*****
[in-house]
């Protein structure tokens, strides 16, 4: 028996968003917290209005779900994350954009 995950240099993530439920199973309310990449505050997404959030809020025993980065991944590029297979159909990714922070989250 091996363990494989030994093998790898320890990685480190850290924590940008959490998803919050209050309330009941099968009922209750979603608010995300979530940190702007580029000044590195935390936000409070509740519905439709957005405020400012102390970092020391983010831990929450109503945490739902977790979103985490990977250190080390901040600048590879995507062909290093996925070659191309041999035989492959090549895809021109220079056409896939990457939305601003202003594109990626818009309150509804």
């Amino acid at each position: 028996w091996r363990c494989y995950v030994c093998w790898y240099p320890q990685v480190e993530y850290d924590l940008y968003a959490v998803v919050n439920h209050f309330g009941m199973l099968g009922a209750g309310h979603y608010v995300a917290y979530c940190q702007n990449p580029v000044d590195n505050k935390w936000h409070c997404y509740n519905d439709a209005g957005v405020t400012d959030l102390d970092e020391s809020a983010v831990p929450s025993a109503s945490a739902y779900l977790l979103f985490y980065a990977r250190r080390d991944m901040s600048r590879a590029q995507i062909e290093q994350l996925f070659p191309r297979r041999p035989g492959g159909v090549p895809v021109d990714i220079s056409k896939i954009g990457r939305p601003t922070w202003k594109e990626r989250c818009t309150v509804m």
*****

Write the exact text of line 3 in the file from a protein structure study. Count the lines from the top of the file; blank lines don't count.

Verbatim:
């Amino acid at each position: 028996w091996r363990c494989y995950v030994c093998w790898y240099p320890q990685v480190e993530y850290d924590l940008y968003a959490v998803v919050n439920h209050f309330g009941m199973l099968g009922a209750g309310h979603y608010v995300a917290y979530c940190q702007n990449p580029v000044d590195n505050k935390w936000h409070c997404y509740n519905d439709a209005g957005v405020t400012d959030l102390d970092e020391s809020a983010v831990p929450s025993a109503s945490a739902y779900l977790l979103f985490y980065a990977r250190r080390d991944m901040s600048r590879a590029q995507i062909e290093q994350l996925f070659p191309r297979r041999p035989g492959g159909v090549p895809v021109d990714i220079s056409k896939i954009g990457r939305p601003t922070w202003k594109e990626r989250c818009t309150v509804m």